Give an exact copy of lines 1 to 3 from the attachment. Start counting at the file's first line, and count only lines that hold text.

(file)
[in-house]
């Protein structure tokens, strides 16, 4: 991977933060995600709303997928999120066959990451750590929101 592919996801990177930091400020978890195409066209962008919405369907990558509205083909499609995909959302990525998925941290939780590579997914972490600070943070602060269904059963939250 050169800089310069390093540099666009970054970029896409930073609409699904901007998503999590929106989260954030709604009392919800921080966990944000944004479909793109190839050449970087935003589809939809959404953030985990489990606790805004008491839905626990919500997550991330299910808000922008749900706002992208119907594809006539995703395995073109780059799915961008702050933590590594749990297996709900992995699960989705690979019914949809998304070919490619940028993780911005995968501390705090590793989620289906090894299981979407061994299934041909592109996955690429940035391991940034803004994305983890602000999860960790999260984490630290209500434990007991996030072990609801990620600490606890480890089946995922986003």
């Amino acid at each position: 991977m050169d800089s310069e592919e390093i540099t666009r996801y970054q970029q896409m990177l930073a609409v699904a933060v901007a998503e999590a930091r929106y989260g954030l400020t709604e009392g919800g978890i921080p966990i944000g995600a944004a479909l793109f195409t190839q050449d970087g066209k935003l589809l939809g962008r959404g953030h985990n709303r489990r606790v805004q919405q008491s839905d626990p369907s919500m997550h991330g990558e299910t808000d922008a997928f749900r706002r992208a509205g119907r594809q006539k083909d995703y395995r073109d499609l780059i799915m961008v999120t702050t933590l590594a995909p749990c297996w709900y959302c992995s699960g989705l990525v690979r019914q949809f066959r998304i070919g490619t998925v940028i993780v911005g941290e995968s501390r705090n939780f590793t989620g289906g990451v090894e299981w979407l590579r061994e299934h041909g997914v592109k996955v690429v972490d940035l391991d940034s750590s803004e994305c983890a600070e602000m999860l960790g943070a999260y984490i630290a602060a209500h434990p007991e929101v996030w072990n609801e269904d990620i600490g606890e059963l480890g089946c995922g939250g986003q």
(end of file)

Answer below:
[in-house]
């Protein structure tokens, strides 16, 4: 991977933060995600709303997928999120066959990451750590929101 592919996801990177930091400020978890195409066209962008919405369907990558509205083909499609995909959302990525998925941290939780590579997914972490600070943070602060269904059963939250 050169800089310069390093540099666009970054970029896409930073609409699904901007998503999590929106989260954030709604009392919800921080966990944000944004479909793109190839050449970087935003589809939809959404953030985990489990606790805004008491839905626990919500997550991330299910808000922008749900706002992208119907594809006539995703395995073109780059799915961008702050933590590594749990297996709900992995699960989705690979019914949809998304070919490619940028993780911005995968501390705090590793989620289906090894299981979407061994299934041909592109996955690429940035391991940034803004994305983890602000999860960790999260984490630290209500434990007991996030072990609801990620600490606890480890089946995922986003």
């Amino acid at each position: 991977m050169d800089s310069e592919e390093i540099t666009r996801y970054q970029q896409m990177l930073a609409v699904a933060v901007a998503e999590a930091r929106y989260g954030l400020t709604e009392g919800g978890i921080p966990i944000g995600a944004a479909l793109f195409t190839q050449d970087g066209k935003l589809l939809g962008r959404g953030h985990n709303r489990r606790v805004q919405q008491s839905d626990p369907s919500m997550h991330g990558e299910t808000d922008a997928f749900r706002r992208a509205g119907r594809q006539k083909d995703y395995r073109d499609l780059i799915m961008v999120t702050t933590l590594a995909p749990c297996w709900y959302c992995s699960g989705l990525v690979r019914q949809f066959r998304i070919g490619t998925v940028i993780v911005g941290e995968s501390r705090n939780f590793t989620g289906g990451v090894e299981w979407l590579r061994e299934h041909g997914v592109k996955v690429v972490d940035l391991d940034s750590s803004e994305c983890a600070e602000m999860l960790g943070a999260y984490i630290a602060a209500h434990p007991e929101v996030w072990n609801e269904d990620i600490g606890e059963l480890g089946c995922g939250g986003q």